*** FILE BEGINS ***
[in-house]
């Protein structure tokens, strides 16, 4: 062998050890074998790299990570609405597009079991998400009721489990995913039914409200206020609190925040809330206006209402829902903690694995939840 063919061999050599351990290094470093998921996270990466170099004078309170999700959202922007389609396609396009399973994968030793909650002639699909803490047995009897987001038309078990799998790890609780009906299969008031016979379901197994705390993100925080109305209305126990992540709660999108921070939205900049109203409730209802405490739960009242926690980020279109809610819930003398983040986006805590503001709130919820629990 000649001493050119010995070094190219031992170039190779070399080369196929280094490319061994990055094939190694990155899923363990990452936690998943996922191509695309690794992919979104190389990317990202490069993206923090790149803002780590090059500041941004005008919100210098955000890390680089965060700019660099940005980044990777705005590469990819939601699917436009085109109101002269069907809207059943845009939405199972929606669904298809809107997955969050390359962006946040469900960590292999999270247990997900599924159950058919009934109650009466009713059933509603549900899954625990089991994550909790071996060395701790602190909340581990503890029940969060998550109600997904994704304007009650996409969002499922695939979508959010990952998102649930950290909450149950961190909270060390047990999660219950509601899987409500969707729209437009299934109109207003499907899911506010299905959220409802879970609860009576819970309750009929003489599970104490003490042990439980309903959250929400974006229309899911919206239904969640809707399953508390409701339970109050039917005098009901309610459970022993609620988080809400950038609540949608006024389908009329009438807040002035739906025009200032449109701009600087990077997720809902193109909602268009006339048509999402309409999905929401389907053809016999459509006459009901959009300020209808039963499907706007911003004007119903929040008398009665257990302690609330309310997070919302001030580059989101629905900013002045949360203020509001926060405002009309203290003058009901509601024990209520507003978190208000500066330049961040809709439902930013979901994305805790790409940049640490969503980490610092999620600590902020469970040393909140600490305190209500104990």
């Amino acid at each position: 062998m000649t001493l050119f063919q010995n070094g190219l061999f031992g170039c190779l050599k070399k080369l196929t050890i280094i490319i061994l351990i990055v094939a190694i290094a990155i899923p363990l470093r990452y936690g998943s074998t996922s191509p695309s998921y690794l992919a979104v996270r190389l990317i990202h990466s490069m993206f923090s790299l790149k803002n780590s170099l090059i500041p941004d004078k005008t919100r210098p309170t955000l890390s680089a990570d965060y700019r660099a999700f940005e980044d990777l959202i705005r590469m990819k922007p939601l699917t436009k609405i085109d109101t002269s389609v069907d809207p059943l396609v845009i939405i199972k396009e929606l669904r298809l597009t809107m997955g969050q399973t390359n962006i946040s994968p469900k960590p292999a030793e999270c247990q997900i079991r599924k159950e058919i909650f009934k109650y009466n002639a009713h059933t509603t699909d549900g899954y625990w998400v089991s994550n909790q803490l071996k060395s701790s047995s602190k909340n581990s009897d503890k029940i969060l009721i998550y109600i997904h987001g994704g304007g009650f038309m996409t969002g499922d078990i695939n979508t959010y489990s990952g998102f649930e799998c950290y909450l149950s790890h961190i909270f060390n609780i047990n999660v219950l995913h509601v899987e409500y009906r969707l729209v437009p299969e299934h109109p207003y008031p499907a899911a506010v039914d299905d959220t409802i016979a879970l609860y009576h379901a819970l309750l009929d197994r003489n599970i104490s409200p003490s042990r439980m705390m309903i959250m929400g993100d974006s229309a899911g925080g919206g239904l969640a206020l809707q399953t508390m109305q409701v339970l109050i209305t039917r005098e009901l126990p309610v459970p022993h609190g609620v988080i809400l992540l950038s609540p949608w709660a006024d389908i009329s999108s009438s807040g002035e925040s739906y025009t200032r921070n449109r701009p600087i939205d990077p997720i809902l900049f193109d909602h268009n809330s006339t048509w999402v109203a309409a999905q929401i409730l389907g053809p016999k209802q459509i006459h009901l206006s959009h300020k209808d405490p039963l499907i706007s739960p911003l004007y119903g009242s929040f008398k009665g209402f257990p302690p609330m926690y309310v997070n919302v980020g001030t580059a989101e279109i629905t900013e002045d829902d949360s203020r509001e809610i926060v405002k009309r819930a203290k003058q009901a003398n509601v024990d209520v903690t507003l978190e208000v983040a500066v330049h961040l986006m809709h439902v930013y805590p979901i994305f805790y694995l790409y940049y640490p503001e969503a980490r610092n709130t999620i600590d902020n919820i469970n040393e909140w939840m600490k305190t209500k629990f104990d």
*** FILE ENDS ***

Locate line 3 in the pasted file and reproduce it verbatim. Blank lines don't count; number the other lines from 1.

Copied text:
């Amino acid at each position: 062998m000649t001493l050119f063919q010995n070094g190219l061999f031992g170039c190779l050599k070399k080369l196929t050890i280094i490319i061994l351990i990055v094939a190694i290094a990155i899923p363990l470093r990452y936690g998943s074998t996922s191509p695309s998921y690794l992919a979104v996270r190389l990317i990202h990466s490069m993206f923090s790299l790149k803002n780590s170099l090059i500041p941004d004078k005008t919100r210098p309170t955000l890390s680089a990570d965060y700019r660099a999700f940005e980044d990777l959202i705005r590469m990819k922007p939601l699917t436009k609405i085109d109101t002269s389609v069907d809207p059943l396609v845009i939405i199972k396009e929606l669904r298809l597009t809107m997955g969050q399973t390359n962006i946040s994968p469900k960590p292999a030793e999270c247990q997900i079991r599924k159950e058919i909650f009934k109650y009466n002639a009713h059933t509603t699909d549900g899954y625990w998400v089991s994550n909790q803490l071996k060395s701790s047995s602190k909340n581990s009897d503890k029940i969060l009721i998550y109600i997904h987001g994704g304007g009650f038309m996409t969002g499922d078990i695939n979508t959010y489990s990952g998102f649930e799998c950290y909450l149950s790890h961190i909270f060390n609780i047990n999660v219950l995913h509601v899987e409500y009906r969707l729209v437009p299969e299934h109109p207003y008031p499907a899911a506010v039914d299905d959220t409802i016979a879970l609860y009576h379901a819970l309750l009929d197994r003489n599970i104490s409200p003490s042990r439980m705390m309903i959250m929400g993100d974006s229309a899911g925080g919206g239904l969640a206020l809707q399953t508390m109305q409701v339970l109050i209305t039917r005098e009901l126990p309610v459970p022993h609190g609620v988080i809400l992540l950038s609540p949608w709660a006024d389908i009329s999108s009438s807040g002035e925040s739906y025009t200032r921070n449109r701009p600087i939205d990077p997720i809902l900049f193109d909602h268009n809330s006339t048509w999402v109203a309409a999905q929401i409730l389907g053809p016999k209802q459509i006459h009901l206006s959009h300020k209808d405490p039963l499907i706007s739960p911003l004007y119903g009242s929040f008398k009665g209402f257990p302690p609330m926690y309310v997070n919302v980020g001030t580059a989101e279109i629905t900013e002045d829902d949360s203020r509001e809610i926060v405002k009309r819930a203290k003058q009901a003398n509601v024990d209520v903690t507003l978190e208000v983040a500066v330049h961040l986006m809709h439902v930013y805590p979901i994305f805790y694995l790409y940049y640490p503001e969503a980490r610092n709130t999620i600590d902020n919820i469970n040393e909140w939840m600490k305190t209500k629990f104990d």